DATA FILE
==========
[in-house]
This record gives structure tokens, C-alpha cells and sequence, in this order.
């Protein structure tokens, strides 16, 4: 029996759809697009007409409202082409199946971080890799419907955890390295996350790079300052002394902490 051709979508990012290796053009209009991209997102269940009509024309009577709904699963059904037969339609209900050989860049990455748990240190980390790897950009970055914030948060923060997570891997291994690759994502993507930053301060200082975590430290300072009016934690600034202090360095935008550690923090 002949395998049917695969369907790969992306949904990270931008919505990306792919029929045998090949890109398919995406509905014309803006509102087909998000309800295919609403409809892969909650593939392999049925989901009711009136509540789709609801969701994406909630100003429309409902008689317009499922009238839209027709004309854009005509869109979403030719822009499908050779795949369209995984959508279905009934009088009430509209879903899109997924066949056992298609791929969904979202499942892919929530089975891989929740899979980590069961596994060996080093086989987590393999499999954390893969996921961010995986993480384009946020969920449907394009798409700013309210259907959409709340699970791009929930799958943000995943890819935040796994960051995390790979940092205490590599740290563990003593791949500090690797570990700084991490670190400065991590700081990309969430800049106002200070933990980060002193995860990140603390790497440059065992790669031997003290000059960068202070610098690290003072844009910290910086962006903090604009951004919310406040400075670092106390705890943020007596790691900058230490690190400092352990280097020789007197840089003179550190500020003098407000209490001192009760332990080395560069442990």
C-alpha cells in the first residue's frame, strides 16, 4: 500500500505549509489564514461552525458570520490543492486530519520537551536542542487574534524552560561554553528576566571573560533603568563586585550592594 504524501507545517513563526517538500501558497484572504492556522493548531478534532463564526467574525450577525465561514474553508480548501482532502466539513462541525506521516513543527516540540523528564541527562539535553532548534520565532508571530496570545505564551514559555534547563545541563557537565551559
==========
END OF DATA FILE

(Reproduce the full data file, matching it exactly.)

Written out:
[in-house]
This record gives structure tokens, C-alpha cells and sequence, in this order.
């Protein structure tokens, strides 16, 4: 029996759809697009007409409202082409199946971080890799419907955890390295996350790079300052002394902490 051709979508990012290796053009209009991209997102269940009509024309009577709904699963059904037969339609209900050989860049990455748990240190980390790897950009970055914030948060923060997570891997291994690759994502993507930053301060200082975590430290300072009016934690600034202090360095935008550690923090 002949395998049917695969369907790969992306949904990270931008919505990306792919029929045998090949890109398919995406509905014309803006509102087909998000309800295919609403409809892969909650593939392999049925989901009711009136509540789709609801969701994406909630100003429309409902008689317009499922009238839209027709004309854009005509869109979403030719822009499908050779795949369209995984959508279905009934009088009430509209879903899109997924066949056992298609791929969904979202499942892919929530089975891989929740899979980590069961596994060996080093086989987590393999499999954390893969996921961010995986993480384009946020969920449907394009798409700013309210259907959409709340699970791009929930799958943000995943890819935040796994960051995390790979940092205490590599740290563990003593791949500090690797570990700084991490670190400065991590700081990309969430800049106002200070933990980060002193995860990140603390790497440059065992790669031997003290000059960068202070610098690290003072844009910290910086962006903090604009951004919310406040400075670092106390705890943020007596790691900058230490690190400092352990280097020789007197840089003179550190500020003098407000209490001192009760332990080395560069442990």
C-alpha cells in the first residue's frame, strides 16, 4: 500500500505549509489564514461552525458570520490543492486530519520537551536542542487574534524552560561554553528576566571573560533603568563586585550592594 504524501507545517513563526517538500501558497484572504492556522493548531478534532463564526467574525450577525465561514474553508480548501482532502466539513462541525506521516513543527516540540523528564541527562539535553532548534520565532508571530496570545505564551514559555534547563545541563557537565551559